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Recently, the Newton Citizen newspaper asked both candidates to answer a series of questions about themselves and their respective campaigns.  In the Sunday, October 13 edition of the Citizen, answers were presented edited for space.  This is the third of three blog posts providing my full answers to the three key questions asked.

What, in your opinion, are the top three quality of life issues that must be addressed by the council and how do you propose to do so?

  1. Insufficient retail/dining choices downtown –Our lack of shopping and dining choices is a quality of life issue that impacts current residents and discourages young professionals with other options from relocating to Covington.  This in turn impacts industry recruitment and retention.  I’ve already noted the keys to addressing this, so I won’t elaborate again here.  But, it comes down to selling our strengths while confronting and improving our weaknesses.
  2. Inadequate green space for passive recreation – Easy access to green space and passive recreation areas like parks, nature preserves, and greenway trails is proven nationally to increase property values, foster economic development, and promote public health.  Yet, the Comprehensive Plan for the Newton County Recreation Commission details the extent to which we fall below established standards for such amenities in a community our size.  This is a weakness we must address for economic and health reasons.  As a council member, I will push to make green space and passive recreation a priority in city plans, in our partnership with other local governments, and in the establishment future SPLOST priorities.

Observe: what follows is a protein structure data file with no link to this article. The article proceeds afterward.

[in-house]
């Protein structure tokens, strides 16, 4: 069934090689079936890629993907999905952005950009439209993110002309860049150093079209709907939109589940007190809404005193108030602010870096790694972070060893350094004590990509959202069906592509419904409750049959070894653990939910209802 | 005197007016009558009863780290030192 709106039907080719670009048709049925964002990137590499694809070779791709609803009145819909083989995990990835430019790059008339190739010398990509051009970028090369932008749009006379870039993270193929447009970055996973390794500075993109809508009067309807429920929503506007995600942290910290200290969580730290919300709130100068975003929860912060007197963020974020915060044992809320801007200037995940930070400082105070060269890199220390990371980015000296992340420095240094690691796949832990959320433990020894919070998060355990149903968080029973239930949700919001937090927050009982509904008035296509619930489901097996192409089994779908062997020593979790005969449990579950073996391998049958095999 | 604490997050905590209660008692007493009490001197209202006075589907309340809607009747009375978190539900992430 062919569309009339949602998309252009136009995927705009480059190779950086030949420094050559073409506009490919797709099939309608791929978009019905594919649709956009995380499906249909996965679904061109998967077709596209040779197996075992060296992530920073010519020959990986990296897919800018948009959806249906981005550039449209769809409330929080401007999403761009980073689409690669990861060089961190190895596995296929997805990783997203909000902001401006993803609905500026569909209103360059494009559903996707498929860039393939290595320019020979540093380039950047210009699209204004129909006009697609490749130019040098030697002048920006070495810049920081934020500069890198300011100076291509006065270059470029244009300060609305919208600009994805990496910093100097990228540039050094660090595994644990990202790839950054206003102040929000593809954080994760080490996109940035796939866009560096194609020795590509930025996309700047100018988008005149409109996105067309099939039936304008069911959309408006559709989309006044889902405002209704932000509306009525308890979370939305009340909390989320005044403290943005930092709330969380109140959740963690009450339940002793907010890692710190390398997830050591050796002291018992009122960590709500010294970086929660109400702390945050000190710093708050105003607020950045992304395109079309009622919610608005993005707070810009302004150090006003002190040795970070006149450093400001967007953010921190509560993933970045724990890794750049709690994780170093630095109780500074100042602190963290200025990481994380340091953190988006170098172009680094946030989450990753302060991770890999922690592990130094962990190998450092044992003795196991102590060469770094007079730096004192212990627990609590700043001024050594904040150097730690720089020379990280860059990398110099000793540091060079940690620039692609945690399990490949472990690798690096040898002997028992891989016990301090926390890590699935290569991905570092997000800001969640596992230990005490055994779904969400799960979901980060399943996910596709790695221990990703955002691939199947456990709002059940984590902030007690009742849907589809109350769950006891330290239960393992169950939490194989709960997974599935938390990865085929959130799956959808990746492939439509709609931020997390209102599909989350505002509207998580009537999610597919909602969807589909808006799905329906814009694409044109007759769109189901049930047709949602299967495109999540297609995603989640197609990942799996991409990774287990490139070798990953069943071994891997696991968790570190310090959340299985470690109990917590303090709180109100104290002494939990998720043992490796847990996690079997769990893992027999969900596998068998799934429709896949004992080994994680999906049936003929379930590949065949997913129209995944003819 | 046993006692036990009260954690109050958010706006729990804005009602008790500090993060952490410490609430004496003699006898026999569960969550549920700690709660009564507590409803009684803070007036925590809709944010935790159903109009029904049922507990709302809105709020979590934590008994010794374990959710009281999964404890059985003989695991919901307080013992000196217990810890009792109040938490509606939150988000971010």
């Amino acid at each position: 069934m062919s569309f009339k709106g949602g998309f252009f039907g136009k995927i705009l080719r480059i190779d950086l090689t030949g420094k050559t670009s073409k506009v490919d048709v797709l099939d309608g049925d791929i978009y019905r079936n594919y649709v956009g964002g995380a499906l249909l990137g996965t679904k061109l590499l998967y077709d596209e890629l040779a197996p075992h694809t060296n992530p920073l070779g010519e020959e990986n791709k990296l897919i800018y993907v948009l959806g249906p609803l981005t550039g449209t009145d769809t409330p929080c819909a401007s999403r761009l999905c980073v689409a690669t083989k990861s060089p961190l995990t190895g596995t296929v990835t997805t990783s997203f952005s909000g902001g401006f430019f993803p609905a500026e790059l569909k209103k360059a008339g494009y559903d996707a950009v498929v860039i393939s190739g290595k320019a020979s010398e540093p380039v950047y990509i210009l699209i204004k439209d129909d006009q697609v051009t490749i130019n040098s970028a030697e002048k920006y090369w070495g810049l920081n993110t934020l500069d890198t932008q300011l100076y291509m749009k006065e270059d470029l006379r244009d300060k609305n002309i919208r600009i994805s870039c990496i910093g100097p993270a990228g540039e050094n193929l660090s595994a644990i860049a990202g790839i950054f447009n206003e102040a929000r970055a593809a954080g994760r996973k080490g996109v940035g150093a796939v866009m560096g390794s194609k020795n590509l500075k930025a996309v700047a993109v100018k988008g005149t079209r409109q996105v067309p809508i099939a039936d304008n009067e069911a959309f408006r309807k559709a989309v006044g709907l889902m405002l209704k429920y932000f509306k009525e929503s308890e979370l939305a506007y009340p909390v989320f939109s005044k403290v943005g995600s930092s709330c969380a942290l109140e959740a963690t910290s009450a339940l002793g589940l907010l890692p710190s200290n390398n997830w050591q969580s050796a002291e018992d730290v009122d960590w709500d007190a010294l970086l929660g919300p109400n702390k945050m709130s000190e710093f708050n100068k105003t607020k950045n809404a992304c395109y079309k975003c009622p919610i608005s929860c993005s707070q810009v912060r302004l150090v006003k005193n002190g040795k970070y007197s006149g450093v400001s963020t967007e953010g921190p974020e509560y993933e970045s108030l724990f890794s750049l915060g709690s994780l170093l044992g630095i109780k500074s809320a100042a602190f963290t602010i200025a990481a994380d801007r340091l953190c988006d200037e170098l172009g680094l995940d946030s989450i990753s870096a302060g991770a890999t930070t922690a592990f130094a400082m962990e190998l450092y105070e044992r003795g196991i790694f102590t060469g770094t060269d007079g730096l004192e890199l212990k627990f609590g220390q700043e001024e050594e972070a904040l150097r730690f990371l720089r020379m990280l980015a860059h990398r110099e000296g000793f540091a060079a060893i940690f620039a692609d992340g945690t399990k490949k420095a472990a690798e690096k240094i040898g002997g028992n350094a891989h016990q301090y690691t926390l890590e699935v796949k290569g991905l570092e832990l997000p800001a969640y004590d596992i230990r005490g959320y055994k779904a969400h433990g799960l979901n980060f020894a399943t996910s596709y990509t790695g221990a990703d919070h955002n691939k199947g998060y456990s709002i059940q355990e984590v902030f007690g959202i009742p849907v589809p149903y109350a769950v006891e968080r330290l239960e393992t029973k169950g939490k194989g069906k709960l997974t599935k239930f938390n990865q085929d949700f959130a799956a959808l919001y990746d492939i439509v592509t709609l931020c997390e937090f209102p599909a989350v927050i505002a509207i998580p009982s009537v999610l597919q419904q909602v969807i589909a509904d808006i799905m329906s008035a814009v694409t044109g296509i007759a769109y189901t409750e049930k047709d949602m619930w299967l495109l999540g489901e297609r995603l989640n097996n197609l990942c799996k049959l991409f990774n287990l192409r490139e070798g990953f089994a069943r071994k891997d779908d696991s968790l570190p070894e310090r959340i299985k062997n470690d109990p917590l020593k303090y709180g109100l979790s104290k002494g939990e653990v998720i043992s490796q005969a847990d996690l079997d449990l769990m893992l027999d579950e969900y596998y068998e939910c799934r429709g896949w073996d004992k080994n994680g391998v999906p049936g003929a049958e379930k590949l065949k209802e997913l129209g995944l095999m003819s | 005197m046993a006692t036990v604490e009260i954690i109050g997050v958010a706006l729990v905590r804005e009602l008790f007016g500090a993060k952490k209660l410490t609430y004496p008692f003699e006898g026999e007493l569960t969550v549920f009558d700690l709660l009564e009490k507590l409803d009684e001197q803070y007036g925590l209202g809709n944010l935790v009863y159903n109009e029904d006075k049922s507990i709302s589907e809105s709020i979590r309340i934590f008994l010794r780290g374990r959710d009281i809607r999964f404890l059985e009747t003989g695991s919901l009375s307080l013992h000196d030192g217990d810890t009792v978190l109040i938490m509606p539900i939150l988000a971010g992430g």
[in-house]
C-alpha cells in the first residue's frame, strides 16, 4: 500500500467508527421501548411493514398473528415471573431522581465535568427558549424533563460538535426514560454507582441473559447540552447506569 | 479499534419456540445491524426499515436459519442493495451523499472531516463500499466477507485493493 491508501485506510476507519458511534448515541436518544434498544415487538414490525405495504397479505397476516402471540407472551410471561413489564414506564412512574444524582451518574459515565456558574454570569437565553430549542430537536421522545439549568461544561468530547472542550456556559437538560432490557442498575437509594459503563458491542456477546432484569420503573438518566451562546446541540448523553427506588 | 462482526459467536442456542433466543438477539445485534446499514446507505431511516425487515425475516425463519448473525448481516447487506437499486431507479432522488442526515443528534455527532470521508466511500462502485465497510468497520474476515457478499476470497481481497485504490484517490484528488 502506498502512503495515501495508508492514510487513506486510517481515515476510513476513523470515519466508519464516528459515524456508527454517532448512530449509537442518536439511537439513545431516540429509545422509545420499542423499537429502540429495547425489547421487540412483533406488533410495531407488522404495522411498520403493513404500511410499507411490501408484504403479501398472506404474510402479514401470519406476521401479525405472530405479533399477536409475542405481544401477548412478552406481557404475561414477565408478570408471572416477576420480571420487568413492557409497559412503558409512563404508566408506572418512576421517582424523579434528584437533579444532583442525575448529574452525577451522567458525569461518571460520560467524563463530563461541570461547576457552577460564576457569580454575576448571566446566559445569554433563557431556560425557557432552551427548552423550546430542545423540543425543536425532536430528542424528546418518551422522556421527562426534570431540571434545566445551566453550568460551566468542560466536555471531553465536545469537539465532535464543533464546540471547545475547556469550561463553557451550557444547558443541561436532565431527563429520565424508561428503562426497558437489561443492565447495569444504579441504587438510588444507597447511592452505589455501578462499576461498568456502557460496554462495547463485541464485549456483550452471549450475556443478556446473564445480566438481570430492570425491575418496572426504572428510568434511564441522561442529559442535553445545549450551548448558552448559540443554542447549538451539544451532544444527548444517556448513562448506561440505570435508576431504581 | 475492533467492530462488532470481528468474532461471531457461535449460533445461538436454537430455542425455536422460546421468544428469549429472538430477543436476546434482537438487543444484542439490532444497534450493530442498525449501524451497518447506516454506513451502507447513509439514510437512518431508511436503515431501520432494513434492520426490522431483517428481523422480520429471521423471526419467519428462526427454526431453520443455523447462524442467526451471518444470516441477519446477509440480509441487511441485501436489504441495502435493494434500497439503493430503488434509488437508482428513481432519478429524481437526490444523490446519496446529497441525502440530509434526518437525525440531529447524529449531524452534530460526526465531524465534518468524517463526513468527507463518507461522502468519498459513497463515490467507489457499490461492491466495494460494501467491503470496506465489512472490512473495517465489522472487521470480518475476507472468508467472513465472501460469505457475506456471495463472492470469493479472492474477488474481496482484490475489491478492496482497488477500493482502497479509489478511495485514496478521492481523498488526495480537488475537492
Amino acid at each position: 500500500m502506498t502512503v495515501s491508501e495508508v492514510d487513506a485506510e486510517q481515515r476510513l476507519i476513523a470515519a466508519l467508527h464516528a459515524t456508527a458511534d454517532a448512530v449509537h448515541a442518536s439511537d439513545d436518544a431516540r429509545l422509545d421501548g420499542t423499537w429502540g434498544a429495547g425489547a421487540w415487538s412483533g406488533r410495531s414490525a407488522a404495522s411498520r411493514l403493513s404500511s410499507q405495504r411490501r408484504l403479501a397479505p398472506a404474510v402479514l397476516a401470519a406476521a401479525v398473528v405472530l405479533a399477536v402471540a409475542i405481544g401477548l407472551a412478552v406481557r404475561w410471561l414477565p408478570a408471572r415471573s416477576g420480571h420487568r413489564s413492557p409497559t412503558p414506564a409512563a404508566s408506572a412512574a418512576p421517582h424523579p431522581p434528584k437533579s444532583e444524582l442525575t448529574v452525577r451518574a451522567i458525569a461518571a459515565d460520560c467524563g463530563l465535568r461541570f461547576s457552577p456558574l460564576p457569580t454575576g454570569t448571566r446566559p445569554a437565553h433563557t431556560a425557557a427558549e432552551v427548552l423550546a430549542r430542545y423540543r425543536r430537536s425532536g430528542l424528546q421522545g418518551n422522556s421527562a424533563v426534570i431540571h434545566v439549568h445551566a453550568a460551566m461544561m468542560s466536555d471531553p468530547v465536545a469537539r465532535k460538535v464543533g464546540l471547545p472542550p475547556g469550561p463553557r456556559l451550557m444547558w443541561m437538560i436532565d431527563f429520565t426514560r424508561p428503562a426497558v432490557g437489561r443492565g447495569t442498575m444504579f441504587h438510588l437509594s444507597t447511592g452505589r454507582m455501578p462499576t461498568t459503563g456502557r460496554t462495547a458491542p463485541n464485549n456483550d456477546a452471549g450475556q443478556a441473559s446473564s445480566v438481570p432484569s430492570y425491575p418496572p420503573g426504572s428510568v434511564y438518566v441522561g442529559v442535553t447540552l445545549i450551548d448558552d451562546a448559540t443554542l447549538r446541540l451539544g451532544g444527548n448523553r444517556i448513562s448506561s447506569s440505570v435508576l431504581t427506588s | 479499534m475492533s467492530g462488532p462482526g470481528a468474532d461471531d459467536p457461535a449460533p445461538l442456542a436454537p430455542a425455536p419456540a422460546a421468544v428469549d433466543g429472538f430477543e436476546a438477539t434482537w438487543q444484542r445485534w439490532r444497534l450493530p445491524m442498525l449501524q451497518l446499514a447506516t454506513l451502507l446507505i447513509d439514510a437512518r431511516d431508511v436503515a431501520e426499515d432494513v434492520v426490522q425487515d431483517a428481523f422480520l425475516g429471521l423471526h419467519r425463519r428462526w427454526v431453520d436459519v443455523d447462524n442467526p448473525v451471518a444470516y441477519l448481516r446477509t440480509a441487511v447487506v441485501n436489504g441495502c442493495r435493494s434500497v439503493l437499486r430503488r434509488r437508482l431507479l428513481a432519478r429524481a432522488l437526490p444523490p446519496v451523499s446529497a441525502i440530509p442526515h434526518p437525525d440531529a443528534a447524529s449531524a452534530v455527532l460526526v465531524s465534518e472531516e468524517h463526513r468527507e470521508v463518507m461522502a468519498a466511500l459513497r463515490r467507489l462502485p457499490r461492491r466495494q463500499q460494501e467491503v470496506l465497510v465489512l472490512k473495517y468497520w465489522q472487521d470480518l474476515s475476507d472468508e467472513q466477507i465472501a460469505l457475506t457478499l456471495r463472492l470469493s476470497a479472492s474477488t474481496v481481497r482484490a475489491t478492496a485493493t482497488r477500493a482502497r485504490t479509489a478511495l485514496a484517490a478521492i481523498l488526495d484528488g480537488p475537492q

3. Barriers to Walkability – Americans are driving less.  Miles driven annually per person has declined every year since 2004 and is presently at levels not seen since 1996.  The decline is sharpest among those born between 1983 and 2000, who show a clear preference to live in walkable, live/work/play places that don’t require driving from one activity to another.  Covington has great elements with our centrally located Square flanked by shops and restaurants, with housing extremely close by.  But, our main roadways into and through downtown are poorly built for pedestrians, bicyclists, or golf carts.  Recent pedestrian deaths on Jackson Highway, Washington Street, and US-278 show just how dangerous it is.  As a councilmember, I will work to ensure we keep walkability at the forefront of our plans for downtown and the surrounding community.  I will resurrect and reinforce plans already established for US-278, Pace Street, and Washington Street.  I will emphasize the need for pedestrian planning in all new development projects.
 


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